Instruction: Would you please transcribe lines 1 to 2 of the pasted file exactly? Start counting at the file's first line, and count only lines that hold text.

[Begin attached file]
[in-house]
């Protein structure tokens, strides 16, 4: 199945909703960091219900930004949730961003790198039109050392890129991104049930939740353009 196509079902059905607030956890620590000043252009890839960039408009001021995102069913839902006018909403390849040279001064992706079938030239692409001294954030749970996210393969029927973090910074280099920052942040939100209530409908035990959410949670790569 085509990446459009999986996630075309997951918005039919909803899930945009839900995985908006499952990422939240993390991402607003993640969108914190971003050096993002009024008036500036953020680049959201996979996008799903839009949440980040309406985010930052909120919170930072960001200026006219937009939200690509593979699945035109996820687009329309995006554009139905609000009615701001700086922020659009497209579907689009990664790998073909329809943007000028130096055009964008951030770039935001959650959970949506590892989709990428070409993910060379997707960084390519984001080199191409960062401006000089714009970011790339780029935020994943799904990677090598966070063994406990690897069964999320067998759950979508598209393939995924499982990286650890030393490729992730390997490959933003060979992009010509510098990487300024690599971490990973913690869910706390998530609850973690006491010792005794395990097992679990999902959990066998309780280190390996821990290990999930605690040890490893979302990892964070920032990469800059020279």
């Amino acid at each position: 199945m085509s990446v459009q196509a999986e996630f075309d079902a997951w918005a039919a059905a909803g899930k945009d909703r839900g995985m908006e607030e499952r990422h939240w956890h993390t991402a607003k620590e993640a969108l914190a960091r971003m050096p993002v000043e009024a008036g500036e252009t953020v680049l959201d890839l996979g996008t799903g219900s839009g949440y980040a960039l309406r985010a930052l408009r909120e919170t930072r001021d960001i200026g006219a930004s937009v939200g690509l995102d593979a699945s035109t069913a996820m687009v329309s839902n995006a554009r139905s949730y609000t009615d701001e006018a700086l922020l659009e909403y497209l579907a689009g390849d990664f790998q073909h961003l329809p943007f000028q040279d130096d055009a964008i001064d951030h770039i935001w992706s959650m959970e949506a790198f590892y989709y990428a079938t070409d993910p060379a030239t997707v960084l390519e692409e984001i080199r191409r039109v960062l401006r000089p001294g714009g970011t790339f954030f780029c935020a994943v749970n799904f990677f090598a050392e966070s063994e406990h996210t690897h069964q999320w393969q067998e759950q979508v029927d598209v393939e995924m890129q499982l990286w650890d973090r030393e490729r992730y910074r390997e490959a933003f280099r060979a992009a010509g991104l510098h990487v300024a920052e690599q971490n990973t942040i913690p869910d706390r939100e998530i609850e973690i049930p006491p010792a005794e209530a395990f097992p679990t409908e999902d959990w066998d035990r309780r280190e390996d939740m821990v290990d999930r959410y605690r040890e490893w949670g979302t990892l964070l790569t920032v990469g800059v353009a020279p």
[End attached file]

[in-house]
């Protein structure tokens, strides 16, 4: 199945909703960091219900930004949730961003790198039109050392890129991104049930939740353009 196509079902059905607030956890620590000043252009890839960039408009001021995102069913839902006018909403390849040279001064992706079938030239692409001294954030749970996210393969029927973090910074280099920052942040939100209530409908035990959410949670790569 085509990446459009999986996630075309997951918005039919909803899930945009839900995985908006499952990422939240993390991402607003993640969108914190971003050096993002009024008036500036953020680049959201996979996008799903839009949440980040309406985010930052909120919170930072960001200026006219937009939200690509593979699945035109996820687009329309995006554009139905609000009615701001700086922020659009497209579907689009990664790998073909329809943007000028130096055009964008951030770039935001959650959970949506590892989709990428070409993910060379997707960084390519984001080199191409960062401006000089714009970011790339780029935020994943799904990677090598966070063994406990690897069964999320067998759950979508598209393939995924499982990286650890030393490729992730390997490959933003060979992009010509510098990487300024690599971490990973913690869910706390998530609850973690006491010792005794395990097992679990999902959990066998309780280190390996821990290990999930605690040890490893979302990892964070920032990469800059020279």